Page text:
Tauranga's Trustpower TECT Rescue Helicopter service has a new helicopter - and it's already had its first missions.

The twin-engine BK117 was delivered this week, the Philips Search and Rescue Trust said in a media release.

The new model - on lease while the trust looks for and fits out a new permanent machine - will replace the single-engine Squirrel that has served the region for the last 18 years.

Over the next couple of weeks, the Tauranga-based crew will be in a transition period with both machines being available for emergency and air ambulance work.


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The BK117 was sent on its first mission yesterday about 10am to the remote East Cape settlement of Te Araroa.

Its first patient was a 55-year-old local woman with heart issues. She was airlifted to Whakatane Hospital in challenging weather conditions.

Upon return to the Tauranga base, the crew was sent to Paeroa to airlift a seriously ill man to Waikato Hospital.

Both missions were carried out by pilots Liam Brettkelly and Barry Vincent and crewman Callan Carn-Bennett.

Brettkelly, manager of the Tauranga base, said the BK117 would increase the capabilities of the emergency service.

"The new machine will be fully equipped with the latest technology and equipment for rescue missions and medical emergencies.

"The BK117 is a more capable, modern and spacious aircraft to better service Tauranga and the Bay of Plenty."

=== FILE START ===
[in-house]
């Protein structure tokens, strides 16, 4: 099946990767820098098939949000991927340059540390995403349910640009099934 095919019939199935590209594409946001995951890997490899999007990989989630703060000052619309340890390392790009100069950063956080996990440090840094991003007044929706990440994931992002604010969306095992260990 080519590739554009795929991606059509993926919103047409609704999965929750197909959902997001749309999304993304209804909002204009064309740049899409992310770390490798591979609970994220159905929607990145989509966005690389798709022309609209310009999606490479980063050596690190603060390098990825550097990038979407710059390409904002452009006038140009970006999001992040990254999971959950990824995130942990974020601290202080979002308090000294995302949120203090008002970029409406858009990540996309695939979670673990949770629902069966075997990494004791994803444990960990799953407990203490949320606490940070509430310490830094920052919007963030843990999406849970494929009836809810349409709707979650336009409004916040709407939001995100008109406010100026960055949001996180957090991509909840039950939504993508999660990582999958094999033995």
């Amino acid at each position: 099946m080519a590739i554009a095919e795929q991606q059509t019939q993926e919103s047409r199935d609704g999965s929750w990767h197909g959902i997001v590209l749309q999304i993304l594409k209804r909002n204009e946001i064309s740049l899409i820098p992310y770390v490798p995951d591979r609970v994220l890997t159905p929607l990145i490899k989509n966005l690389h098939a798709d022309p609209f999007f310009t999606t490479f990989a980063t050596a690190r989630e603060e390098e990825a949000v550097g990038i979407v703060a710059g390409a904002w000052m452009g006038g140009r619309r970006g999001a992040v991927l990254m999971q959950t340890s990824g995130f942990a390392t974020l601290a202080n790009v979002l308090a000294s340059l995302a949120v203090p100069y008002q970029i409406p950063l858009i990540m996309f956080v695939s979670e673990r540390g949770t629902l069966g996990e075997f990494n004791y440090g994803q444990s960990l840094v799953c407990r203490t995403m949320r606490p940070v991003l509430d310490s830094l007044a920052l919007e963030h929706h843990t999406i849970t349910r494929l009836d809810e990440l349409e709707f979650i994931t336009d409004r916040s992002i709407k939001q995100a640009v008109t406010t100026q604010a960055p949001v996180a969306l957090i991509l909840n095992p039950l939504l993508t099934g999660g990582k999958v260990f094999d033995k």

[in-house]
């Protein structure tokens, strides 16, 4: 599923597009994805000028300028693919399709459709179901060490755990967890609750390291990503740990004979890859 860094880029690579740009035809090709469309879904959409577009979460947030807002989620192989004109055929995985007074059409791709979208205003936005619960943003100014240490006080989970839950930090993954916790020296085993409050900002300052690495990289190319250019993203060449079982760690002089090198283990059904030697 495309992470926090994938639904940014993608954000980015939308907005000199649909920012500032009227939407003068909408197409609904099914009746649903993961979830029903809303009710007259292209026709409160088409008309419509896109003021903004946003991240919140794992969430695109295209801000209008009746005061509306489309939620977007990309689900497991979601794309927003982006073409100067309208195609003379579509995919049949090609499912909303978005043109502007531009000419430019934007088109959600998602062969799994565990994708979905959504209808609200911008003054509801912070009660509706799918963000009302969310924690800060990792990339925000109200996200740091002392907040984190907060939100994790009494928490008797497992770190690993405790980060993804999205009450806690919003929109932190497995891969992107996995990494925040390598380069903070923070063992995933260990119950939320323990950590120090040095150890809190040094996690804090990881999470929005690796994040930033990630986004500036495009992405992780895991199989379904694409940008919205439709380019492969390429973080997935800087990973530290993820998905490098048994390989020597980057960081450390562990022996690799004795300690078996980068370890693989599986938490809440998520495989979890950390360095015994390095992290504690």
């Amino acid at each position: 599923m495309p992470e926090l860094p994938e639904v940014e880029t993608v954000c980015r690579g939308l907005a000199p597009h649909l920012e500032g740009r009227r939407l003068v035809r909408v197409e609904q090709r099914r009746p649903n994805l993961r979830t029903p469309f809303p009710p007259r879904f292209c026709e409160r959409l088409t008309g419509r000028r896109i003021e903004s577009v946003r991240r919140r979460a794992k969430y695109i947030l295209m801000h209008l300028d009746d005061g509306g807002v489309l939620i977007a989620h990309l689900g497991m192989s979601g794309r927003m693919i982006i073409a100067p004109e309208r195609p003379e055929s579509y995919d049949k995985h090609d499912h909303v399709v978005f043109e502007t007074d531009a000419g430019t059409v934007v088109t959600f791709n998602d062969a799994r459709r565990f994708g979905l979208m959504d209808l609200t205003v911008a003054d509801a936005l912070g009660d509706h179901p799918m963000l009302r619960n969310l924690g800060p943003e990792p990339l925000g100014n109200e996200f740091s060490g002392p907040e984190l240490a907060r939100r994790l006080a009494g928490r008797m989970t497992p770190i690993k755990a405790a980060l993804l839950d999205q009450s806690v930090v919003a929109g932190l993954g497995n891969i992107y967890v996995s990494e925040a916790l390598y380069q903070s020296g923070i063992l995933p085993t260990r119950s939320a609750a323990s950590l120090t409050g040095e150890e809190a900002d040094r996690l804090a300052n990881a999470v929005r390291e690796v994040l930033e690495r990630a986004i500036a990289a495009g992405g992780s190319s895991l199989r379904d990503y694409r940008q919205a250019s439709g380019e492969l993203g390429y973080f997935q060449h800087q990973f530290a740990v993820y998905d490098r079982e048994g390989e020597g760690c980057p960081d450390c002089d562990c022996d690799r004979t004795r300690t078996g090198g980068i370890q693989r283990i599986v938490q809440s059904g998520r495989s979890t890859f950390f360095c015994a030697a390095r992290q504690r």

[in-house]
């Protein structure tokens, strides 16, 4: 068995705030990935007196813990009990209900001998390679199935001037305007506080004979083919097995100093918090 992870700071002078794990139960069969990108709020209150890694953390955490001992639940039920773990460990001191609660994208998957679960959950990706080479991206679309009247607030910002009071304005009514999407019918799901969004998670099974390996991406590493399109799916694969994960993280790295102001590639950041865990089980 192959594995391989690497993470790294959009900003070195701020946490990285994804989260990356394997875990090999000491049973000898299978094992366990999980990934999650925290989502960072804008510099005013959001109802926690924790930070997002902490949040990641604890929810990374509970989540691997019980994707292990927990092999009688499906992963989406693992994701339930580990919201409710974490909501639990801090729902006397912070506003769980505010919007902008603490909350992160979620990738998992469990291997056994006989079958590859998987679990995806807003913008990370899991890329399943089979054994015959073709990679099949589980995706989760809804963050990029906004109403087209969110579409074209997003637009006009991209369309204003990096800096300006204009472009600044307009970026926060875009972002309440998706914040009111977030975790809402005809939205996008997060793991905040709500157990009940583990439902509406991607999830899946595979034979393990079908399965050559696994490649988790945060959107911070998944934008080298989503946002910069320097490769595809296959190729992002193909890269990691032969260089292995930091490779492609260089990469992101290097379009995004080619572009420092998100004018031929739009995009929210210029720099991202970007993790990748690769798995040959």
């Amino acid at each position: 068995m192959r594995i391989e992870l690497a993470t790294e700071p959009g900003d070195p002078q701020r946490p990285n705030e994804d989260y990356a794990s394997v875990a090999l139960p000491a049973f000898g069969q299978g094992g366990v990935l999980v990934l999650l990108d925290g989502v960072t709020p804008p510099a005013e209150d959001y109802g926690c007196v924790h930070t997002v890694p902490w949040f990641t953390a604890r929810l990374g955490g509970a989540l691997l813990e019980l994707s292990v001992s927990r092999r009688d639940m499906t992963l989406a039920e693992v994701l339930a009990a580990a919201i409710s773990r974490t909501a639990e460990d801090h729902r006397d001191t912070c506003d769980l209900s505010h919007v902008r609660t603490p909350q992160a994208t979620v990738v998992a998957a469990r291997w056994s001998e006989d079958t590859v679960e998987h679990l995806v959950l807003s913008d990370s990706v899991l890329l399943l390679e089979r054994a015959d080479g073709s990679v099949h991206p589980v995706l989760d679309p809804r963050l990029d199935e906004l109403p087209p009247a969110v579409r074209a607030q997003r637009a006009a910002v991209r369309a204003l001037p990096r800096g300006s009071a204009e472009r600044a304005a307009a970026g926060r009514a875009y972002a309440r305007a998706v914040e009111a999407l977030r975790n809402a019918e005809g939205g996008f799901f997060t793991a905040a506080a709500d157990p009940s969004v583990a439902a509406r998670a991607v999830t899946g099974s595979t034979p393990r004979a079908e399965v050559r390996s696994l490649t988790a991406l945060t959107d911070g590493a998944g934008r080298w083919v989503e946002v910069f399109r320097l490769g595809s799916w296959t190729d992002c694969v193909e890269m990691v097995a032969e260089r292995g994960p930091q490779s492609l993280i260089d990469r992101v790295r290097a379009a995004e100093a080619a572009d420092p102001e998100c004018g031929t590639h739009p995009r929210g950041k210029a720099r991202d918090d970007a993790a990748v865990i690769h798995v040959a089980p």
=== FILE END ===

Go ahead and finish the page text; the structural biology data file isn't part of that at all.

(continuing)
The model was the most popular rescue helicopter in New Zealand and also around the world, the trust said, lauding its multi-role capability, high performance, agility and roominess.

The increase in annual operating costs for the base was outweighed by the benefits of a more modern machine as well as better safety gear including crash-resistant fuel tanks, seats and structures.

How much the new helicopter would increase costs was yet to be fully discovered.

The upgrade followed the lead of other Philips Search and Rescue Helicopter bases in the Waikato-King Country and Manawatu-Whanganui.

The Tauranga-based Trustpower TECT Rescue Helicopter Service carried out 203 missions last year.

Tauranga's new BK117

- Can be airborne in 10 minutes
- More room in the rear for crew to aid patients while airborne
- Faster, allowing the crew to get to patients earlier
- More safety features, including crash-resistant fuel tanks, seats and structures
- More expensive to run